Field Trips

Before and After the Meeting

A benefit of having the meeting in Mendoza is the opportunity to attend several field trips that are directly related to the meeting themes. A one-day, mid-meeting field trip will be open to all attendees.

Field trips to Patagonia before the meeting and to Puna and Flat slab region after the meeting will allow participants to attend more than one if they choose.

Mid-Conference Field Trip, Wednesday, 5 April 2006

Main and Frontal Andean Cordillera near Southern Boundary of Pampean Shallow Subduction Zone (403)
All participants are invited to attend.
Cost is included in the full-meeting registration fee.
Guest/Spouse or Field-Trip only registrants must pay the additional US$20 field-trip cost.
Leaders: Members of the University of Buenos Aires Laboratorio de Tectónica Andina group.
Travel from Mendoza to Las Cuevas on the Chilean border. The trip will cross the Andes from the western Precordillera to the Main Cordillera at the southern margin of the Chilean flatslab region. See neotectonic features, inverted Triassic normal faults, the Neogene Aconcagua fold-and-thrust belt and related basin sediments, Mesozoic to Neogene magmatic units, and glacial features. Maximum elevation reached will be less than 3000 meters.


27 March-1 April 2006
Ridge-Trench Collision — East of the Chilean Triple Junction (401)
Leaders: Miguel Haller, Puerto Madryn, Argentina; Mathew Gorring, Montclair State, New Jersey, USA
Cost: US$850; ARS$2000. Trip begins in Calafate, Argentina, and ends in Balmaceda, Chile. Travel to and from these cities not included. See daily itinerary for more information.
A transect from Argentine Patagonia through the Patagonian Andes east of where the Chile Ridge has recently collided with the Chile Trench. Features to be examined include the backarc basalt fields, the Patagonian slabmelt adakites, the Austral fold and thrust belt and related sedimentary basins, and forearc margin deformational and magmatic features.
27 March-1 April 2006
Andean Cordillera and Backarc of Northernmost Patagonia and the South-Central Andes (~38°S to 33°S) (402)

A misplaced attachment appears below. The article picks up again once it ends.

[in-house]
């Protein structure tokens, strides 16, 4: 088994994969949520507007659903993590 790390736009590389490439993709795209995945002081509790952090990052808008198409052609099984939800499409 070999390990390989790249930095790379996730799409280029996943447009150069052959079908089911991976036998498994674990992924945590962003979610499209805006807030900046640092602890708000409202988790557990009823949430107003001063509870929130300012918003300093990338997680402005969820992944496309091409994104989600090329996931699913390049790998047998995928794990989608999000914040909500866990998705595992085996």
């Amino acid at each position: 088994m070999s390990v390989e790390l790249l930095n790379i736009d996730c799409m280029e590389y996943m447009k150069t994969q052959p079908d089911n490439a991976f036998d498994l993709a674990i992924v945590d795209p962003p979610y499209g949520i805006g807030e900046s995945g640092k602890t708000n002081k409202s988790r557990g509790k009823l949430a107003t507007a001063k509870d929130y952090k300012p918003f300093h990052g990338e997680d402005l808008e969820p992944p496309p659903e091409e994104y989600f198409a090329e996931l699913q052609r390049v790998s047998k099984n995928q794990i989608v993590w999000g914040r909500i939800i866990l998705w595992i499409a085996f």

Leaders: Tomas Zapata (principal leader), Repsol YPF, Argentina; Gonzalo Zamora; Andrés Folguera
Cost: US$500; ARS$1250. The field trip will depart from city of Neuquén on Monday 27 March, and will end in the city of Mendoza on Saturday 1 April. There is a limit of 15 participants due to bus space.
On this trip we'll look at the Andean deformation processes that have taken place in the backarc of the Southern Volcanic Zone in the Neuquén Basin (the most prolific hydrocarbon province of Argentina) since the Upper Cretaceous. Changes in plate boundary conditions have controlled the deformational style and the magmatic distribution and geochemistry. Both extensional and contractional deformational features will be observed. One aspect of the trip will be look at evidence for Miocene to Recent shallowing and steepening of the subducting Nazca plate.


8-13 April 2006
Evolution of the Argentine-Chilean Flatslab Region over the Shallowly Subducting Nazca Plate (404)
Principal Leader: Victor Ramos, University of Buenos Aires
Cost: US$500; ARS$1250.
Five-day trip, departing and returning to Mendoza.
Transect across the Argentine-Chilean flatslab from Sierras Pampeanas to Chile. Features to be seen are block-faulted Sierras Pampeanas, foreland basin deposits, Precordillera fold and thrust belt, minor Miocene magmatic centers, Calingasta Valley, and Frontal and Main Cordilleras.
9-15 April (8 April is a travel day)
Plateau Uplift — Central Andean Puna Plateau and southern Central Volcanic Zone (405)
Principal Leaders: Beatriz Coira, University of Jujuy, Argentina; Constantino Mpodozis, Sociedad Internacional Petrolera, S.A., Chile.
Cost: US$700; ARS$1750. Transportation not included; departing from Salta, Argentina on Sunday morning April 9, ending in Copiapó, Chile on Saturday night, April 15.
Central Andean Puna plateau: Features to be examined include the Puna plateau; giant young ignimbrites; young mafic lava flows; normal, strike-slip, and reverse faults; backarc basin deposits; the southernmost Central Volcanic Zone; and Miocene volcanic evolution east of a migrating arc front.

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